3 Indoor Medicinal Plants Everyone Should Grow

Some medicinal plants grow vigorously and robustly in pots, just like in the garden. They only thing they need is fertile soil and plenty of light, and you will enjoy all year long the benefits of each medicinal plant. Because the human body is prone to diseases, and ingesting pills isn’t quite the best solution you can use, I recommend to everybody growing the following medicinal plants in pots.


The cactus’s cousin, aloe vera, grows faster in pots than any other cactus. In its natural environment, it reaches the size of a shrub, but in pots it will remain in the modest dimensions of a decorative plant. It’s not a pretentious plant, but it needs a lot of light. Put the pot on the window or on the balcony so that it gets the sun light it needs (but only in the morning) and fresh air. Water it frequently, especially on warm days. Fertilizers can be added twice a year in small quantities. Keep in mind that fresh aloe vera leaves juice heal wounds, burns and treat skin infections.


This pink daisy-like flower is one of the most beautiful medicinal plants you can grow in pots. Originally from North America, today it’s cultivated all over the world. Drought-resistant, Echinacea needs to be watered every 3 days, but it will require a lot of sunshine. You can add fertilizers only once a year, but be careful to avoid the nitrogen ones. Once it blossoms, cut the flowers over a knot like new buds to grow.


Growing lavender is very easy, being a less pretentious plant in when it comes to fertilizers. It’s a miniature, silver-colored shrub with purple-violet flowers. It needs sun all day long and regular watering, but it has to be protected from wind. In the first year of life, the stems are green and soft, and then they will become woody. It will grow nicely in large pots, if you leave it on the balcony to the sun. If you want to multiply it, cut the cuttings from the branches that didn’t had flowers and plant them in a mixture of sand and peat.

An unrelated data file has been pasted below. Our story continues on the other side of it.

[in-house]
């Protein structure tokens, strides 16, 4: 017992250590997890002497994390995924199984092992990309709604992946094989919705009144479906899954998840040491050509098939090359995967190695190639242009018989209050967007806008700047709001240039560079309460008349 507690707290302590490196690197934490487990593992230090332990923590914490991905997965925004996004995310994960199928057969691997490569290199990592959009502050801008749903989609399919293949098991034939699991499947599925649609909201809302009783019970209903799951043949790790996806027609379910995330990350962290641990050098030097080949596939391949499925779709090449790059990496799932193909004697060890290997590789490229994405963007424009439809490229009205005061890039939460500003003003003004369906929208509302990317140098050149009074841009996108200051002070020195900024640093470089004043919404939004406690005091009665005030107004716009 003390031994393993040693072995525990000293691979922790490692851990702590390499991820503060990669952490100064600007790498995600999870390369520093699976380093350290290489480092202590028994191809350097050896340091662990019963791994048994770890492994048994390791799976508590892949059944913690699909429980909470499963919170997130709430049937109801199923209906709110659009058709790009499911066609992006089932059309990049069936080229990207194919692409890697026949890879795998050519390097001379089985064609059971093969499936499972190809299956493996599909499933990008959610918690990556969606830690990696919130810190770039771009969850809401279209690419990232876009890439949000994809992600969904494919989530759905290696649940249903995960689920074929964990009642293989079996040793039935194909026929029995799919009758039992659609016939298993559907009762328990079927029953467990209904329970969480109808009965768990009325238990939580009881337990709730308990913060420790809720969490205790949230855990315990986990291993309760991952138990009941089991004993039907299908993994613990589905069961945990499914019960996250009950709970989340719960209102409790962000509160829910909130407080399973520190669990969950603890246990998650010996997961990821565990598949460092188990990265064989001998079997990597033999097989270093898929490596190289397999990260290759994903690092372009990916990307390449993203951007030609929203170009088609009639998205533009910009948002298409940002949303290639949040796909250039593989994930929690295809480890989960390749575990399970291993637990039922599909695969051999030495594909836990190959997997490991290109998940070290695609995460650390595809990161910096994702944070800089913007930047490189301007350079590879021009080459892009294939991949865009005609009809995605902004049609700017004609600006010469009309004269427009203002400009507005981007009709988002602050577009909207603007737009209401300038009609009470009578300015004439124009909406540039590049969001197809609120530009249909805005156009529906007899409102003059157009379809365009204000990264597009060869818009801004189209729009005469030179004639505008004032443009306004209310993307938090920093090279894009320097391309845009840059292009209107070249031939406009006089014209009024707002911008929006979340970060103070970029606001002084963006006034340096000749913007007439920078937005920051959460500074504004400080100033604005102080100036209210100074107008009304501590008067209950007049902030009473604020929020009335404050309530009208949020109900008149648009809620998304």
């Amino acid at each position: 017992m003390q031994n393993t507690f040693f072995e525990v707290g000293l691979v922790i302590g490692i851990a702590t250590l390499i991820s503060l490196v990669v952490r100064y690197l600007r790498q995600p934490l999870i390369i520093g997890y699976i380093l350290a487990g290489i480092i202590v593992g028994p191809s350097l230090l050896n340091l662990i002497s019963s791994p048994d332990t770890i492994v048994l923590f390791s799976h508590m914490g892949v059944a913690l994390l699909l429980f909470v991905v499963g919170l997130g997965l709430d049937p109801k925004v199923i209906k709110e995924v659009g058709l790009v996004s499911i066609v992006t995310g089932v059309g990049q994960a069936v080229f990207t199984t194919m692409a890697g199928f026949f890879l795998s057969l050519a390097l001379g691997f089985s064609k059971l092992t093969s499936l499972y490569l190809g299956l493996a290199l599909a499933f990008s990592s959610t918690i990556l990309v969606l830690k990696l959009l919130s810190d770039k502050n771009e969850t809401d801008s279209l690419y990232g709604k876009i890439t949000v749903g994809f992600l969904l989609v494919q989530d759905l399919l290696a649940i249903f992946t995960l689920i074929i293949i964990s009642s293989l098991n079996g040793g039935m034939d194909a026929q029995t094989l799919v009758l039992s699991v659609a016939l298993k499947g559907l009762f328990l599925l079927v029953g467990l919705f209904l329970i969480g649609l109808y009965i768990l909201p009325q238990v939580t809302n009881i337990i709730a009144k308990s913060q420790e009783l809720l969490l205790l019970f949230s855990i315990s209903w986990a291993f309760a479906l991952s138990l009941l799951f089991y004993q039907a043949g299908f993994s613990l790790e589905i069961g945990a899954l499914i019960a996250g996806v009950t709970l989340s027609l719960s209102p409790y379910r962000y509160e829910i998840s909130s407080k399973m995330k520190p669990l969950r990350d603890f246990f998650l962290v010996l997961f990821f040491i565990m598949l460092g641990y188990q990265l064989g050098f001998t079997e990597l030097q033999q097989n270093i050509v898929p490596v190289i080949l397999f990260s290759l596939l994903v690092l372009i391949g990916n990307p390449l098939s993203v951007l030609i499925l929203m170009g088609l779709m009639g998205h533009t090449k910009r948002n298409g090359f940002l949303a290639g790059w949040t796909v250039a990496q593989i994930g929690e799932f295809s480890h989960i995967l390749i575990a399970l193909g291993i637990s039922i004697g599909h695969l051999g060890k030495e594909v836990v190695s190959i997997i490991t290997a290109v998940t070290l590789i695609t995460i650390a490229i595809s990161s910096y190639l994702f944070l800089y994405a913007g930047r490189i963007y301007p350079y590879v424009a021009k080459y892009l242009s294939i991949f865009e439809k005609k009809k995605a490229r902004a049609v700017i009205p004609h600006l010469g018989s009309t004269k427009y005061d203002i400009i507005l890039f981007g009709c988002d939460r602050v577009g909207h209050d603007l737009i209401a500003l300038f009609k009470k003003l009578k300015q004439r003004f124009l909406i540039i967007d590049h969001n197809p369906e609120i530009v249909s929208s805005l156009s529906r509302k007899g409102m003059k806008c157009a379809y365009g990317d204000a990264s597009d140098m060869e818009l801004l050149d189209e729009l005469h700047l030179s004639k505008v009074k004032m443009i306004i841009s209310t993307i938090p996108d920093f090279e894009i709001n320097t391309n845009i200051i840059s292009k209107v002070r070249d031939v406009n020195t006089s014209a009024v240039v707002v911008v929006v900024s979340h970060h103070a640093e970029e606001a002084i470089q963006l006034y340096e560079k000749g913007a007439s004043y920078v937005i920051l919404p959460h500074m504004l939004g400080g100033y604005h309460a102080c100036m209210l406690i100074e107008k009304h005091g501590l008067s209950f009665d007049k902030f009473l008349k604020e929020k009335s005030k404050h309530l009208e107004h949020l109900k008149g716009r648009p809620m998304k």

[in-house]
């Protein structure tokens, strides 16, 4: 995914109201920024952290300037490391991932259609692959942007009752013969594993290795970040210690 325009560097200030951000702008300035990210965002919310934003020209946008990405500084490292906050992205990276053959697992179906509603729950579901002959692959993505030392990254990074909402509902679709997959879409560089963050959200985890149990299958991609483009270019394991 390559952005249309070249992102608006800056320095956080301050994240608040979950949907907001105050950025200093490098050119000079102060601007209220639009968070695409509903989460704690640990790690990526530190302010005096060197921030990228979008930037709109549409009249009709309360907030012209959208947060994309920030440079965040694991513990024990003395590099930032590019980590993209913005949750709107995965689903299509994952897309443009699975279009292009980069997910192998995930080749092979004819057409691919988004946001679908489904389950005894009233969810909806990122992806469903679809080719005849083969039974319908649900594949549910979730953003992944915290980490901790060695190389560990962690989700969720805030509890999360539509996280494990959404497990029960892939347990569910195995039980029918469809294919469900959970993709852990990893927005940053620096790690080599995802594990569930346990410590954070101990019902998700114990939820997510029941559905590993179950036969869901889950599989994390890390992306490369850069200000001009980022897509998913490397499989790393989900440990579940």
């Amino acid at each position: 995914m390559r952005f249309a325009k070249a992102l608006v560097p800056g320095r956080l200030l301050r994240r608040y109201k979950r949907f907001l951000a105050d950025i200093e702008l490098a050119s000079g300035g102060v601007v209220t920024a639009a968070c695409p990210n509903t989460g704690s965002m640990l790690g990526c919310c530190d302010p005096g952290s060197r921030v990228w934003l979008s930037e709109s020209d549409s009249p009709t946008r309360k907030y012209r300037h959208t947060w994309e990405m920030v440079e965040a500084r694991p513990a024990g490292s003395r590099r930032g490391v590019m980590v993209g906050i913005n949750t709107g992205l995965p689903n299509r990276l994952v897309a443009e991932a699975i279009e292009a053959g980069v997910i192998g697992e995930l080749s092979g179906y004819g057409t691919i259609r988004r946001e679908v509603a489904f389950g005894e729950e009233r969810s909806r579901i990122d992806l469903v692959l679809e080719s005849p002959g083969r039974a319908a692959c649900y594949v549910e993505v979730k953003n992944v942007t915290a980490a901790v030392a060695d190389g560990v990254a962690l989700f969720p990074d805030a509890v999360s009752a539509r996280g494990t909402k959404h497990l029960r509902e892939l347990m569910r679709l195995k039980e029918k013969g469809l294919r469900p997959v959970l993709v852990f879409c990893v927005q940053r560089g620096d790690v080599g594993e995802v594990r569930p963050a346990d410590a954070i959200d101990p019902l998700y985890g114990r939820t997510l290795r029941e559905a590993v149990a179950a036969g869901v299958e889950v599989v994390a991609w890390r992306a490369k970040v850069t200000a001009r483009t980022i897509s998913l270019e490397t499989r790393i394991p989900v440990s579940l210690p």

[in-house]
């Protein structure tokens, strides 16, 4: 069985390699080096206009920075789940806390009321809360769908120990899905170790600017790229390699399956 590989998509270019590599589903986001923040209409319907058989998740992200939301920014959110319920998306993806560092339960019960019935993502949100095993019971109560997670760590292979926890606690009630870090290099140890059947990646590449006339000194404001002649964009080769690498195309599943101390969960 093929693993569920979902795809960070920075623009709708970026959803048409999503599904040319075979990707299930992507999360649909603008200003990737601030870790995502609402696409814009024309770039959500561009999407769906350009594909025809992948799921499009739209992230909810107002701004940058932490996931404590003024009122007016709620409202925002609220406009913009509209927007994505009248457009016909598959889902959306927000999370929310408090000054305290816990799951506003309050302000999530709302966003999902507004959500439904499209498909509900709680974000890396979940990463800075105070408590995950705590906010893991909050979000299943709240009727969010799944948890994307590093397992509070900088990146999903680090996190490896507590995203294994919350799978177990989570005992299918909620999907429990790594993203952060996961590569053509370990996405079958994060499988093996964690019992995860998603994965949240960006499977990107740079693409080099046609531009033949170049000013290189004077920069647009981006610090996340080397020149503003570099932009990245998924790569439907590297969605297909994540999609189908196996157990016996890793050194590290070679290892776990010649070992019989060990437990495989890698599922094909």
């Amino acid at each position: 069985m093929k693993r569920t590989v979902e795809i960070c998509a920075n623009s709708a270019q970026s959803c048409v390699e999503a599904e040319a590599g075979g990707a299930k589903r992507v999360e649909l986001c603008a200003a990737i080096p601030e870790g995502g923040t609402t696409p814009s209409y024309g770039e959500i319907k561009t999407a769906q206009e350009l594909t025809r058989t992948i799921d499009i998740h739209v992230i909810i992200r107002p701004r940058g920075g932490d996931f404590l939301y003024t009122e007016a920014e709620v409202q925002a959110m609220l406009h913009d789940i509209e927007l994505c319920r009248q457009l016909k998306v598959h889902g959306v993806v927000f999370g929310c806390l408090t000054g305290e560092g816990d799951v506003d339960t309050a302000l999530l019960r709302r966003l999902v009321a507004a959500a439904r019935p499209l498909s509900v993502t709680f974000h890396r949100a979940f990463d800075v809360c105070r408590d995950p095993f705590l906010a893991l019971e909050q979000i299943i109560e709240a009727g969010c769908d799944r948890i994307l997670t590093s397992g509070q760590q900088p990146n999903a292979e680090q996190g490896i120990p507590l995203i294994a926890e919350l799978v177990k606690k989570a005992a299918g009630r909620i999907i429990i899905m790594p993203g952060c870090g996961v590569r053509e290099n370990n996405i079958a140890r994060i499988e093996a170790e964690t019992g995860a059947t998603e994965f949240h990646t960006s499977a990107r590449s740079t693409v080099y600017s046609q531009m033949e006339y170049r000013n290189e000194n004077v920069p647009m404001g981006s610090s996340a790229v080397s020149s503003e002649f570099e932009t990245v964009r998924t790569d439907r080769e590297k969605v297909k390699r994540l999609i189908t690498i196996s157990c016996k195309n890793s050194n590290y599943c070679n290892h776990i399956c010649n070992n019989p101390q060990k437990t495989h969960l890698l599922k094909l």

Ask someone who have mint in the garden for some mint tuber-forming, and plant those in a large and deep pot. Put normal soil, mixed with peat and sand, and place the plant a brighter place, but not in direct sunlight. The most aromatic variety is peppermint, with small and purple flowers. Menthol leaves are delicious in lemonade, and tea is indicated for gastric problems.
Caution: Mint is an annual plant, so next year you will need new mint tuber-forming if the plant you have won’t produce resistant tuber-forming s over winter.


► Pots must be deep and wide, because the medicinal plants develop long and richly branched roots; clay or plastic vessels with large holes for water drainage are indicated;
► the soil must be alkaline, that is, slightly salty, composed of flower soil and a little sand; the celery land, which you find in the specialized stores, is indicated;
► Almost all medicinal plants, less mint, need six hours a day of sunlight or direct light, especially in the morning.

Image Credits: Wholefully

3 indoor medicinal plants everyone should grow

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